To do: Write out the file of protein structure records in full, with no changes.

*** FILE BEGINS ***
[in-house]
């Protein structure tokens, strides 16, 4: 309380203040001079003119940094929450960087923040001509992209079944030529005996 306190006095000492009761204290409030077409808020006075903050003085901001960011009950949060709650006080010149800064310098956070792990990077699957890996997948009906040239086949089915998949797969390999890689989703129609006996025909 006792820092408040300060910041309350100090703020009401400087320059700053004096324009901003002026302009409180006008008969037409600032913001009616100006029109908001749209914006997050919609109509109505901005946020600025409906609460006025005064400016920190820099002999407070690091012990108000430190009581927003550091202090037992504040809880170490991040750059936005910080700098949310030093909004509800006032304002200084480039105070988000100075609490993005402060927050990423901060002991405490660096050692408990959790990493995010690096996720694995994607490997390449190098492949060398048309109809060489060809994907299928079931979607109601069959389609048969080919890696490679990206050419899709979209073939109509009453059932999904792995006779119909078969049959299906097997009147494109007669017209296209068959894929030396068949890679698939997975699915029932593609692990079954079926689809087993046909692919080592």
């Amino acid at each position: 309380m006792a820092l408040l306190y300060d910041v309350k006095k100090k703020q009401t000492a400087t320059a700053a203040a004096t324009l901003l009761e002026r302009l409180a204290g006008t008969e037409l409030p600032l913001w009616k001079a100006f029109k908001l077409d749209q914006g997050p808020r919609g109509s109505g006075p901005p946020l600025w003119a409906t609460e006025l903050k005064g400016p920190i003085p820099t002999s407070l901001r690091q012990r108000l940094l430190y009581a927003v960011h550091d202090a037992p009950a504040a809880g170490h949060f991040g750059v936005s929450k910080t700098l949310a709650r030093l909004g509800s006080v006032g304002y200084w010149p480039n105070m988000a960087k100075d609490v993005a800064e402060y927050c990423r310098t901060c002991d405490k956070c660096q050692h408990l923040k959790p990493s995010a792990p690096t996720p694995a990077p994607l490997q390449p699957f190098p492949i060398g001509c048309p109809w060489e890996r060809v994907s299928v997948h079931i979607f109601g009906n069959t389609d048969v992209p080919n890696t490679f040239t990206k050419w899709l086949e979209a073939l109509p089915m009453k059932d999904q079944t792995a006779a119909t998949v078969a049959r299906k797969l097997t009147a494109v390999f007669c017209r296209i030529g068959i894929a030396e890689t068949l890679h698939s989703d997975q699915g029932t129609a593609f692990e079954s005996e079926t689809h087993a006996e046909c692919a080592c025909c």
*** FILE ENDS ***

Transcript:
[in-house]
């Protein structure tokens, strides 16, 4: 309380203040001079003119940094929450960087923040001509992209079944030529005996 306190006095000492009761204290409030077409808020006075903050003085901001960011009950949060709650006080010149800064310098956070792990990077699957890996997948009906040239086949089915998949797969390999890689989703129609006996025909 006792820092408040300060910041309350100090703020009401400087320059700053004096324009901003002026302009409180006008008969037409600032913001009616100006029109908001749209914006997050919609109509109505901005946020600025409906609460006025005064400016920190820099002999407070690091012990108000430190009581927003550091202090037992504040809880170490991040750059936005910080700098949310030093909004509800006032304002200084480039105070988000100075609490993005402060927050990423901060002991405490660096050692408990959790990493995010690096996720694995994607490997390449190098492949060398048309109809060489060809994907299928079931979607109601069959389609048969080919890696490679990206050419899709979209073939109509009453059932999904792995006779119909078969049959299906097997009147494109007669017209296209068959894929030396068949890679698939997975699915029932593609692990079954079926689809087993046909692919080592």
């Amino acid at each position: 309380m006792a820092l408040l306190y300060d910041v309350k006095k100090k703020q009401t000492a400087t320059a700053a203040a004096t324009l901003l009761e002026r302009l409180a204290g006008t008969e037409l409030p600032l913001w009616k001079a100006f029109k908001l077409d749209q914006g997050p808020r919609g109509s109505g006075p901005p946020l600025w003119a409906t609460e006025l903050k005064g400016p920190i003085p820099t002999s407070l901001r690091q012990r108000l940094l430190y009581a927003v960011h550091d202090a037992p009950a504040a809880g170490h949060f991040g750059v936005s929450k910080t700098l949310a709650r030093l909004g509800s006080v006032g304002y200084w010149p480039n105070m988000a960087k100075d609490v993005a800064e402060y927050c990423r310098t901060c002991d405490k956070c660096q050692h408990l923040k959790p990493s995010a792990p690096t996720p694995a990077p994607l490997q390449p699957f190098p492949i060398g001509c048309p109809w060489e890996r060809v994907s299928v997948h079931i979607f109601g009906n069959t389609d048969v992209p080919n890696t490679f040239t990206k050419w899709l086949e979209a073939l109509p089915m009453k059932d999904q079944t792995a006779a119909t998949v078969a049959r299906k797969l097997t009147a494109v390999f007669c017209r296209i030529g068959i894929a030396e890689t068949l890679h698939s989703d997975q699915g029932t129609a593609f692990e079954s005996e079926t689809h087993a006996e046909c692919a080592c025909c």